The architects of the first phase of the California Cradle-to-Career Data System have submitted the second of three reports outlining plans to connect data across various segments of education to benefit students and to inform educators and legislators in their policy and decision-making.
While California’s education system includes early education, K-12, community colleges and universities, data collected on students are not currently linked. The 2019 California Cradle-to-Career Data System Act set out requirements for the development of the statewide data infrastructure to address disparities and improve student outcomes by leveraging educational, workforce, financial aid and social service data.
Part of the 2019-2020 budget package, the system is supported with $10 million in one-time funds for workgroup planning and initial system development, which is being facilitated by WestEd, a nonprofit in San Francisco.
In December of last year, the workgroup assembled by WestEd recommended three projects: an integrated data system linking records from various state agencies, expansion of CaliforniaColleges.edu to school districts throughout the state, and an upgrade to eTranscript California to include specific skills students acquired through nontraditional learning.
Kathy Booth, WestEd’s project director for educational data and policy, said the pandemic’s devastating effects on the educational system and on students make development and implementation of an integrated system even more critical as educators try to track student outcomes and their need for social supports. She said the planning team, consisting of public and private entities, has put hundreds of hours of work into the project.
“We had more than 200 people in this process working through the minutia,” she said. “All the data is there; it just needs to be linked and made public. All of our partners have been in total agreement. The model is all ready to go. We just need the legislature to say yes.”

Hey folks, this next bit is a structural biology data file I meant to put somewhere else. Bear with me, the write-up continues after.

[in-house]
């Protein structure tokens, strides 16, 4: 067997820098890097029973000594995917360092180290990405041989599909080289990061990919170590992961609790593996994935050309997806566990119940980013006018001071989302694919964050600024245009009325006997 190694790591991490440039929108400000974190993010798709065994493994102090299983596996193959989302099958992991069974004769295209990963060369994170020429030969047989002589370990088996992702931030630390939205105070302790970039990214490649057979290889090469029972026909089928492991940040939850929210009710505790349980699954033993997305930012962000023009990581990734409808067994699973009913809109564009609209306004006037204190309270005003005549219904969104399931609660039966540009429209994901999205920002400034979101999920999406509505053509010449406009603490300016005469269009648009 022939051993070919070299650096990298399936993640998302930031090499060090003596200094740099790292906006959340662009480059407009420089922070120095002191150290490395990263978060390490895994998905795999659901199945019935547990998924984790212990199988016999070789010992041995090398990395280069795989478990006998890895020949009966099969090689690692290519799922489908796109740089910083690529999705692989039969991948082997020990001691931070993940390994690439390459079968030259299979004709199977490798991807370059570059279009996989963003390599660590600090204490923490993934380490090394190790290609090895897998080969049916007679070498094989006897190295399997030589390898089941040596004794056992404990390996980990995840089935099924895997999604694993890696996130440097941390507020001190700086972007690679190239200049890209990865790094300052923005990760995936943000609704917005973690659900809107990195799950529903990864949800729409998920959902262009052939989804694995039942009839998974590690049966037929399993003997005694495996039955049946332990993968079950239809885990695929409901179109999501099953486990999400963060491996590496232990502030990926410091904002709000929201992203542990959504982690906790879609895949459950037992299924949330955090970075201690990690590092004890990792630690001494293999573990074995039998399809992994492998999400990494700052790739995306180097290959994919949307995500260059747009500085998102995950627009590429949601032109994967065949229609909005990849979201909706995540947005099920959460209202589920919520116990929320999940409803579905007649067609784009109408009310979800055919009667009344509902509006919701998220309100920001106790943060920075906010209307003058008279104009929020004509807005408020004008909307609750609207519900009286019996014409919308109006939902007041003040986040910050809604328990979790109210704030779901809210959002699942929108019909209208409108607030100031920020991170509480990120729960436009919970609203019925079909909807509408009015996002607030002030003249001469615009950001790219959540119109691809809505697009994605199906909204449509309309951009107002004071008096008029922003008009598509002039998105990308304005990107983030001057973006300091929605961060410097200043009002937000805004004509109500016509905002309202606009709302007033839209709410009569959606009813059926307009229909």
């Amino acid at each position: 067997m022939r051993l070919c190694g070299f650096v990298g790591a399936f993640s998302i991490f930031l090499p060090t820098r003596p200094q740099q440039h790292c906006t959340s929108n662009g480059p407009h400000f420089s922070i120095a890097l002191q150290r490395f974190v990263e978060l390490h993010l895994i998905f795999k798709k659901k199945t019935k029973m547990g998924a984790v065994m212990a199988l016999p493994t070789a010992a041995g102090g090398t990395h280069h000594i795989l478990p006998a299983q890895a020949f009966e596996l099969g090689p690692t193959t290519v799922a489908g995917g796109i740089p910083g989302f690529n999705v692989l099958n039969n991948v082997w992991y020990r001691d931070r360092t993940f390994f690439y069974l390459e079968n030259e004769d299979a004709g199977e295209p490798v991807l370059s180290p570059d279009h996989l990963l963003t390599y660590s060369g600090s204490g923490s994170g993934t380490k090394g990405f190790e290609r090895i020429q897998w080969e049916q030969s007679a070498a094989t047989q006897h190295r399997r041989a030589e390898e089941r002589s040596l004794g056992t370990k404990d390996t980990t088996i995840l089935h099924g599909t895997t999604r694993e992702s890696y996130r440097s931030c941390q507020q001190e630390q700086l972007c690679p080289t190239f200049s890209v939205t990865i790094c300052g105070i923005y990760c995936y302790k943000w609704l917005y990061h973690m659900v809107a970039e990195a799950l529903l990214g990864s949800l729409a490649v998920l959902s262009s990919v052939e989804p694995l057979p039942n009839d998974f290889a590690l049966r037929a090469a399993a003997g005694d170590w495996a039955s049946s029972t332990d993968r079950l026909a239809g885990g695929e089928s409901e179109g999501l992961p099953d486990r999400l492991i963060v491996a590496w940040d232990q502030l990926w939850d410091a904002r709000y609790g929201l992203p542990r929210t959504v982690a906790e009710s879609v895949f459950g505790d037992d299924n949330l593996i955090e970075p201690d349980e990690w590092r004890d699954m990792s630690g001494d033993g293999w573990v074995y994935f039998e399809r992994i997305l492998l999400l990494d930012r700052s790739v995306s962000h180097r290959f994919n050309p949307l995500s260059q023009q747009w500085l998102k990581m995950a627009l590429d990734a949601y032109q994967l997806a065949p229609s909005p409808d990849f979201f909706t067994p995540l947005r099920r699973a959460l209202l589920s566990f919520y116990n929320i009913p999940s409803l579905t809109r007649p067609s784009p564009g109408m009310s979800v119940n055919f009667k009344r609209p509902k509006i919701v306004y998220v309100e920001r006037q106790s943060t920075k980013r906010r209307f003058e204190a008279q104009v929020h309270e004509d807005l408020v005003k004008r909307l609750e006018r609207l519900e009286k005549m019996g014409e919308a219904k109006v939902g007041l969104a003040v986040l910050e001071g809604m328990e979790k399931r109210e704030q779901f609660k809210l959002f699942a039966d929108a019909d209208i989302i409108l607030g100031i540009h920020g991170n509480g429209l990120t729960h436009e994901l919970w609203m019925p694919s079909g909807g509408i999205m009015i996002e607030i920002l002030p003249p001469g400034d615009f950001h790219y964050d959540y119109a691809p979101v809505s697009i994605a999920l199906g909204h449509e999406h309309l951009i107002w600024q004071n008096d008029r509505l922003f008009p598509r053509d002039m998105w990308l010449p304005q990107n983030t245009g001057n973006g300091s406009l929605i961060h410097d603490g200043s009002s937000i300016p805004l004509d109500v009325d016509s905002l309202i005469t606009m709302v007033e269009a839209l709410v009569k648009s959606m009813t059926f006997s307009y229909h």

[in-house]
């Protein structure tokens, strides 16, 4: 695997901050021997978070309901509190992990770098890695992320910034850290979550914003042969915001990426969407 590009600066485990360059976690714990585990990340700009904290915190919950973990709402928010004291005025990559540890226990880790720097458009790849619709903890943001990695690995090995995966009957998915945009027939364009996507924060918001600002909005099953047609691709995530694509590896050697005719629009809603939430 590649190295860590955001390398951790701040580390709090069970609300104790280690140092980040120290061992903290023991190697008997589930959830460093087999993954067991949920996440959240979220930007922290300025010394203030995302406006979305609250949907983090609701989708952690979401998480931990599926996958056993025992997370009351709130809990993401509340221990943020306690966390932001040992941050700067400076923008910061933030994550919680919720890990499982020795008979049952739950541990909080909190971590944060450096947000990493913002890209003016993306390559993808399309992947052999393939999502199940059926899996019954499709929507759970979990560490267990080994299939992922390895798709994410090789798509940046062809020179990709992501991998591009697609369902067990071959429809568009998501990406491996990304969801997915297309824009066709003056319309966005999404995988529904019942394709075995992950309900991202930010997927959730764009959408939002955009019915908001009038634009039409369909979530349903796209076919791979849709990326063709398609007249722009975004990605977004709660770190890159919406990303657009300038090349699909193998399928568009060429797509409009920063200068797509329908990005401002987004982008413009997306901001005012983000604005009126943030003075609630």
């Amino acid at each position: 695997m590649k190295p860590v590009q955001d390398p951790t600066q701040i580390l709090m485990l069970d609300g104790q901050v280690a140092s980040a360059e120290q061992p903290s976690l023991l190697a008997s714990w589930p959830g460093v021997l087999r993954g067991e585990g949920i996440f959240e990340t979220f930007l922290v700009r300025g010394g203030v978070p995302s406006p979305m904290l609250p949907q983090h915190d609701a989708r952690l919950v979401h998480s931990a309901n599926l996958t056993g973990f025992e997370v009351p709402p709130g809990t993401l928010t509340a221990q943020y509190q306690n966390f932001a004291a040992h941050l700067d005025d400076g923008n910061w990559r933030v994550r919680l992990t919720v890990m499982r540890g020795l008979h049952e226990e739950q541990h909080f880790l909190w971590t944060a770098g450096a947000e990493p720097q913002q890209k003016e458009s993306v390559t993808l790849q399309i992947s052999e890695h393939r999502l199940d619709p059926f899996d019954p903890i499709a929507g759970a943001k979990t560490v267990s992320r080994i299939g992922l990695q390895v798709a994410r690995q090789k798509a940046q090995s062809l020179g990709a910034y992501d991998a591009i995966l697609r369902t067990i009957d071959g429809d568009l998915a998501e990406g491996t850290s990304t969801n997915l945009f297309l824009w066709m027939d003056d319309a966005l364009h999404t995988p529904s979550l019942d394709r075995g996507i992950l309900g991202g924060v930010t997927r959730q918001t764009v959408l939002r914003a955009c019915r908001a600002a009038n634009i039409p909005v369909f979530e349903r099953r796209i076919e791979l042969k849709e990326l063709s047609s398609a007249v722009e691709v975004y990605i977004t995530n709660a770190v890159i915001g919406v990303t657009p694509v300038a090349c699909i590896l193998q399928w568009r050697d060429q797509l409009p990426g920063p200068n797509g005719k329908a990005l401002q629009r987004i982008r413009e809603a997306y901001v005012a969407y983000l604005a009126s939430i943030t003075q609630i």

With existing data systems currently, students may encounter confusing college application and financial application processes, as well as delays in admissions or unexpected rejections because of inaccurate or inconsistent data. In addition, education leaders and lawmakers cannot easily access student outcome information or other data that could guide policy and close equity gaps.
The plan envisions a system with one-stop shopping for students to select and apply to California public colleges and apply for financial aid, streamlined admissions processing and placement. Students also will be able to opt in to see if they are eligible for state food and medical care services, as well as share documentation on skills or certifications they have acquired, along with their course records.
Educators will be able to track the status of their students’ college and financial aid applications so they can support them during the process. Lawmakers, researchers and advocates will have access to information on the long-term outcomes of students so they can figure out how to spend state funds to address inequities through education, workforce training and social services.
In its March 26 report, the Legislative Analyst’s Office agreed with the administration that an integrated data system is needed and made several recommendations it says are necessary to ensure its success. They include a requirement to use the state Department of Technology’s Project Approval Lifecycle (PAL) process to plan, verify and validate the system. PAL was developed to reduce the likelihood of massive tech failures, which have plagued many of the state’s data systems over the past several years.
Booth said that the Department of Technology has been very involved in the planning efforts and will recommend the appropriate procurement process once the system is under way. She also emphasized that the planning team has recommended a proof-of-concept pilot project – a teacher retention dashboard to help state policymakers better understand and address teacher shortages, which have been exacerbated by the pandemic. In addition to the pilot, a five-year implementation process is estimated to cost between $15 million and $20 million annually.
Dorsey Griffith is a seasoned, strategic communications professional and veteran journalist with more than 30 years of experience in the private and public sectors. She spent more than 20 years as a newspaper reporter focused on health and medicine with additional experience covering education, government and regional affairs.
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